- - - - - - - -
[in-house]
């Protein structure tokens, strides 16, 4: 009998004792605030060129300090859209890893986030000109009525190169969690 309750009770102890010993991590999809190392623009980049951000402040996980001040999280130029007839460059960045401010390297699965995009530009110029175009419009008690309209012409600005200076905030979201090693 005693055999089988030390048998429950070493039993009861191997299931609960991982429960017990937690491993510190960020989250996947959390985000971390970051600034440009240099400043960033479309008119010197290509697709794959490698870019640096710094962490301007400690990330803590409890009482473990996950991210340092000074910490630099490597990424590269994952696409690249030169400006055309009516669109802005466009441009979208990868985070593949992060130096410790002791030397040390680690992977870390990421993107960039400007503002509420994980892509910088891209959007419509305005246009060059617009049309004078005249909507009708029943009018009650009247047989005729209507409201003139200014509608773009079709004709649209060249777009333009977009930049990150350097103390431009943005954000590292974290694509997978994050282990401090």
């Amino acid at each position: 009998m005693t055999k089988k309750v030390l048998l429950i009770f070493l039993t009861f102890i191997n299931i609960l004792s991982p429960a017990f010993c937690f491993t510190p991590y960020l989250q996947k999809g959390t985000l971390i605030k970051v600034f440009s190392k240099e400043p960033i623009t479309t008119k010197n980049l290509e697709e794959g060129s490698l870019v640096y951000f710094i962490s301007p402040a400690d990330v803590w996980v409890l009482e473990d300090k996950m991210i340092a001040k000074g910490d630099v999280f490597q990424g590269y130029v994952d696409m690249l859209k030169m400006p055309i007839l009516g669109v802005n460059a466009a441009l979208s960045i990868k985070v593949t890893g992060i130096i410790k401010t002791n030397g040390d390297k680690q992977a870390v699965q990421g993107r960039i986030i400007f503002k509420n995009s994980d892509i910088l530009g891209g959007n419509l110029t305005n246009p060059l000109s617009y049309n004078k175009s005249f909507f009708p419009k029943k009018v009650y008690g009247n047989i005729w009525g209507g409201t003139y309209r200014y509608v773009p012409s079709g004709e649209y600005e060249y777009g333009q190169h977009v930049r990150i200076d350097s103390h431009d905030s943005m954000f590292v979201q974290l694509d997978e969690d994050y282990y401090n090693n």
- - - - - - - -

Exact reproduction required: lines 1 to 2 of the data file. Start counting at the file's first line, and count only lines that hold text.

[in-house]
């Protein structure tokens, strides 16, 4: 009998004792605030060129300090859209890893986030000109009525190169969690 309750009770102890010993991590999809190392623009980049951000402040996980001040999280130029007839460059960045401010390297699965995009530009110029175009419009008690309209012409600005200076905030979201090693 005693055999089988030390048998429950070493039993009861191997299931609960991982429960017990937690491993510190960020989250996947959390985000971390970051600034440009240099400043960033479309008119010197290509697709794959490698870019640096710094962490301007400690990330803590409890009482473990996950991210340092000074910490630099490597990424590269994952696409690249030169400006055309009516669109802005466009441009979208990868985070593949992060130096410790002791030397040390680690992977870390990421993107960039400007503002509420994980892509910088891209959007419509305005246009060059617009049309004078005249909507009708029943009018009650009247047989005729209507409201003139200014509608773009079709004709649209060249777009333009977009930049990150350097103390431009943005954000590292974290694509997978994050282990401090």